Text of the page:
Dealing with depression and anxiety at UNC Asheville


UNCA's recreation department

Exercise can be a great self care strategy for relieving stress.

Joshua Staley, [email protected], News writer

To some students, the added stress that comes with leaving the nest for the first time can lead to depression and anxiety while simply trying to get by. Identifying symptoms and knowing when to reach out for help is the key to overcoming those negative feelings.

“A lot of students have left home for the first time and are learning how to take on new responsibilities and set up their own structure for life,” said Elizabeth McCorvey, a licensed professional counselor. 

McCorvey works at the UNC Asheville Student Health and Counseling Center alongside five other counselors, each with different strengths and personalities they contribute. They offer sessions every two or three weeks, emergency crisis appointments and can link students and faculty to other community resources when needed.

“I became a counselor because I love learning about people and hearing their stories. I think the human experience is fascinating and messy and I love supporting people as they navigate life’s challenges,” she said.

McCorvey said there’s a multitude of reasons why people seek out counselors like her, ranging from seeking help for eating disorders, to challenging relationships and family trauma.

“The pressures students experience in college are unique because our society is obsessed with having young people figure out what they want to do for the next 50 years as adults, which makes no sense,” she said.

Because of the pandemic, McCorvey said the counselors turned to teletherapy as a way to help students access therapy in a safe way.

“We’re able to meet with people via video conferencing or telephone, so there’s no exposure for either of us due to the virus. Students are reporting higher levels of stress and anxiety, and many have lost loved ones,” she said. 

Assistant Professor of Psychology Caitlin Brez said there could be genetic predispositions for anxiety and depression. Experiences with traumatic or negative life events, lack of support and many other environmental factors can also give rise to low feelings.

Psychology Assistant Professor Caitlin Brez working in her office inside Delaney Hall. (Joshua Staley)

“It seems pretty clear the pandemic is worsening these experiences and we are seeing rates of anxiety and depression rise across the age demographic,” she said.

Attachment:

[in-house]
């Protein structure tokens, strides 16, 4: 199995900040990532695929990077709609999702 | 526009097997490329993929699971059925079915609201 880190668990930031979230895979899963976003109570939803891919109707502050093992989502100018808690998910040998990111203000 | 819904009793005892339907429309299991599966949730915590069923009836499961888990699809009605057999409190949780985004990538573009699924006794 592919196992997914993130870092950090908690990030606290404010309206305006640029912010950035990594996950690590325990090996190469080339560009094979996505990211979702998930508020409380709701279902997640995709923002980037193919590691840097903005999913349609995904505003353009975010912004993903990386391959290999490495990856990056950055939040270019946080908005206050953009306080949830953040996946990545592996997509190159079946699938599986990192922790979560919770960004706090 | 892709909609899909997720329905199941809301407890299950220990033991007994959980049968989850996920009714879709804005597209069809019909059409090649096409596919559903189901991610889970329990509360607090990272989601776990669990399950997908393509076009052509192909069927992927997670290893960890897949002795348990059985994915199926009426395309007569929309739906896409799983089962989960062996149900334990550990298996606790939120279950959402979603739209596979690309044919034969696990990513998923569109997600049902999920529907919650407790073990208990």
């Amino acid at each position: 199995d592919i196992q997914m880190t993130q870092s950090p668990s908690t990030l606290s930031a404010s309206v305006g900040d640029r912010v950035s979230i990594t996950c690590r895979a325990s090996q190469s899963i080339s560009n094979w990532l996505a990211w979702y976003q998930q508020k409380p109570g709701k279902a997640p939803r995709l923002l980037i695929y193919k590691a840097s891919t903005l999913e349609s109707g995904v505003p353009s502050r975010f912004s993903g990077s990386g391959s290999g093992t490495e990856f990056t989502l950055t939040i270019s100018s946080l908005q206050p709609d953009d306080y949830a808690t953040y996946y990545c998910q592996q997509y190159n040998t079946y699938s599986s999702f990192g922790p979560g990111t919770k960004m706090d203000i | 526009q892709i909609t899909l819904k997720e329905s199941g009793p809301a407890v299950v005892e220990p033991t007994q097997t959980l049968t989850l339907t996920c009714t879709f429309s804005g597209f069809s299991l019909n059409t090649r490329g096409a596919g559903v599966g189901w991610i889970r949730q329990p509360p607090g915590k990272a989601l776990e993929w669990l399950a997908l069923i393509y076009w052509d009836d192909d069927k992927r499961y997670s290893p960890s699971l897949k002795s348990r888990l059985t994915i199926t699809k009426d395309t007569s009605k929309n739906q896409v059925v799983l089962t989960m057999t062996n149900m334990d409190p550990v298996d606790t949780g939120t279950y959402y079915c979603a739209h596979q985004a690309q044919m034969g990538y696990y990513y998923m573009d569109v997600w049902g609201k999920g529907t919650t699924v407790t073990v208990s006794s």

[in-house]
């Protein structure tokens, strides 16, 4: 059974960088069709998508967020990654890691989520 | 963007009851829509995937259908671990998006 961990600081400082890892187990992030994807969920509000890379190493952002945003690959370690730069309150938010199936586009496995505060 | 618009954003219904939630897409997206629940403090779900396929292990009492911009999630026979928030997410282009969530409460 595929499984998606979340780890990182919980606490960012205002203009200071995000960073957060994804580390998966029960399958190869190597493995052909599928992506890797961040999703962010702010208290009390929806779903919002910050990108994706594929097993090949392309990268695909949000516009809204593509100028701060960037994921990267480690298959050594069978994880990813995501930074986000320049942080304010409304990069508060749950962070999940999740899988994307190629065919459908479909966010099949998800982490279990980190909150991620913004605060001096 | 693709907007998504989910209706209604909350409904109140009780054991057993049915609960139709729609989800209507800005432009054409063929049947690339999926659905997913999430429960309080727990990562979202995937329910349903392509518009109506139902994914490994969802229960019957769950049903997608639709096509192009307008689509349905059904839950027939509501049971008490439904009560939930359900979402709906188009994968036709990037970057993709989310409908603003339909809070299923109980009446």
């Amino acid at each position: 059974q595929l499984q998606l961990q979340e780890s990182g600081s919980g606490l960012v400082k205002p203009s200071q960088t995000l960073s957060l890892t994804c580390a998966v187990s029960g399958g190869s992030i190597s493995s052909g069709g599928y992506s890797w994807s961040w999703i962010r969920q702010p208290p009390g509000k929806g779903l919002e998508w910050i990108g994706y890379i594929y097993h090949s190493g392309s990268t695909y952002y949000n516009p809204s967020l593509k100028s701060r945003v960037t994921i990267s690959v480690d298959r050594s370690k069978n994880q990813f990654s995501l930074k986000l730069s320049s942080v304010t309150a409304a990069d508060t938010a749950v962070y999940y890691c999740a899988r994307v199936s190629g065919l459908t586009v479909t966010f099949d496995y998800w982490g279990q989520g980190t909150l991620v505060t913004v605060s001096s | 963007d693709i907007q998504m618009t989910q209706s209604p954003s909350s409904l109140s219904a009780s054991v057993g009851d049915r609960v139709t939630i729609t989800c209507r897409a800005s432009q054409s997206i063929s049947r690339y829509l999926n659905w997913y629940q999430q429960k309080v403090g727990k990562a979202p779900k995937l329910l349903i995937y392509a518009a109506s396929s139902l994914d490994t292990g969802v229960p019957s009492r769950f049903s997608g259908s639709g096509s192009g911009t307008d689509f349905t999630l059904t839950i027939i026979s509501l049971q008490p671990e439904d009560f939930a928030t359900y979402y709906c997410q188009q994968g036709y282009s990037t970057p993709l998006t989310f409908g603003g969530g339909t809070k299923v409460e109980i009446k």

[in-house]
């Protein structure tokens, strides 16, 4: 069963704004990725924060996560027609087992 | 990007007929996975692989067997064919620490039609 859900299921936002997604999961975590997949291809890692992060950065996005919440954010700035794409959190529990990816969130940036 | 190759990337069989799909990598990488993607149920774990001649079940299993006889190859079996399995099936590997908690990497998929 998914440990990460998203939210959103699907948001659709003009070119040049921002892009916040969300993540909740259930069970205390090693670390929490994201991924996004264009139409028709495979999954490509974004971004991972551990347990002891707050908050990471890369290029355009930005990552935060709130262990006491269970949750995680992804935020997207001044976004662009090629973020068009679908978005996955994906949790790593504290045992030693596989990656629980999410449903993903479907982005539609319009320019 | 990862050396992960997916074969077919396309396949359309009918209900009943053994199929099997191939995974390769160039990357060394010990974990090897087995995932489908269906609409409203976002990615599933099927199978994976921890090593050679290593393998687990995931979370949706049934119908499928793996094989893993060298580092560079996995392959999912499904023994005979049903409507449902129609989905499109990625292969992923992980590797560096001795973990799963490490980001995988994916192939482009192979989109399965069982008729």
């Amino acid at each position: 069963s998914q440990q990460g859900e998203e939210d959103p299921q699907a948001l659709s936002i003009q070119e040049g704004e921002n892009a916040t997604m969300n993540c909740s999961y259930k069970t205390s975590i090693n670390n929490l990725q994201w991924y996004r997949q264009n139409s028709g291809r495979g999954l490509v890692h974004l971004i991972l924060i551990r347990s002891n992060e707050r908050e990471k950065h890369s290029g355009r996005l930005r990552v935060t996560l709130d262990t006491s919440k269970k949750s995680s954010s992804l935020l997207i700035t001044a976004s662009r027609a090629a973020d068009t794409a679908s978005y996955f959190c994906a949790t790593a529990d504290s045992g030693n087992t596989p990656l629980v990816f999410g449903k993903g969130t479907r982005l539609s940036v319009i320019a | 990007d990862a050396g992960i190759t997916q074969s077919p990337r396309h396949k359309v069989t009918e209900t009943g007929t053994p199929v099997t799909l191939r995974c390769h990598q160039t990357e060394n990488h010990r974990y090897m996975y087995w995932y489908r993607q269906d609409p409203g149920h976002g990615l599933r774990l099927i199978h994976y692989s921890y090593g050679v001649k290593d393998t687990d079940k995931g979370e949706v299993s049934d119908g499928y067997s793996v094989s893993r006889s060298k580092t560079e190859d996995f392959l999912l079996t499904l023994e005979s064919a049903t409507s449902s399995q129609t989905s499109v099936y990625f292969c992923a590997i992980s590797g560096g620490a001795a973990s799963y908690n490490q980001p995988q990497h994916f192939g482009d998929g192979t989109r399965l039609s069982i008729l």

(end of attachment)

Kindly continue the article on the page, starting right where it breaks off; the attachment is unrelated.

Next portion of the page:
The professor shared in counselor McCorvey’s sentiments about students leaving their homes for the first time and the problems they face.  

“They are working on making decisions about who they are, what they want to do and what kind of person they want to be, all while becoming less dependent on family and other supports and building up their own networks. Simply put, there’s a lot going on,” she said. 

According to Brez, there are many strategies out there to help, and she suggests seeking out professional help through the Health and Counseling Center.

“There are hotlines people can reach out to so they can talk to someone anonymously. Other self-care strategies that may help include exercise, meditation, writing in a gratitude journal, spending time in nature and with others,” she said. 

Brez said she believes an understanding of psychology and how minds work may help, as the nuances of human behavior can help find ways to reduce or manage anxiety or depression.

“Some people really like to have that deep understanding of themselves and how their body works. Others just need strategies to manage it,” she said.

Negative emotions like anxiety or depression are intricately linked to the field of psychology, according to Brez, and psychologists like her study these experiences to try and create better treatments for both. 

“A lot of homesick friends of mine print out pictures and hang them around their rooms. I’ve also seen some friends invest some time with a professor or someone older than them that has been here longer. I imagine this helps create a community and a sense of belonging at a new place,” said Emily Phillips, a senior at UNCA

Phillips said they consider a big warning sign to be avoidance, whether that be skipping classes, staying up later than others just to have some quiet time, oversleeping or other self-isolating behaviors. 

“Students recognize when they aren’t themselves and it causes them to lose touch in classes, with friends and family and the way they normally carry themselves,” they said.

Phillips said there’s so much pressure on students in and outside of classes that it’s easy to feel out of touch while navigating such an intense and impermanent stage of life.

“People reach out because they don’t want to feel how they do. It just happens, and a lot of the time we were never taught how to help ourselves when it does because a majority of people have never lived with the state of disequilibrium and independence that college leaves us in,” they said.

Lee Robinson, a junior at UNCA, said one of the prevailing causes of stress for her is demanding classes and the homework and projects that come with them.

“It’s tough when there’s so much expected of you. On top of that, a lot of people have to work to put themselves through school. I’ve got a part-time job and it’s still a lot for me to juggle,” she said. 

With college comes a social life, and Robinson said the drama that can arise among friends and the pressure to attend social events can be pretty draining as well.

“For me, going outside really calms me down. Being in nature, especially somewhere where I’m isolated. It’s pretty cathartic to throw rocks at trees, yell really loud or run as fast as you can down a hill. One of my roommates really gravitates towards friends when they get stressed and their friends provide really great support,” she said.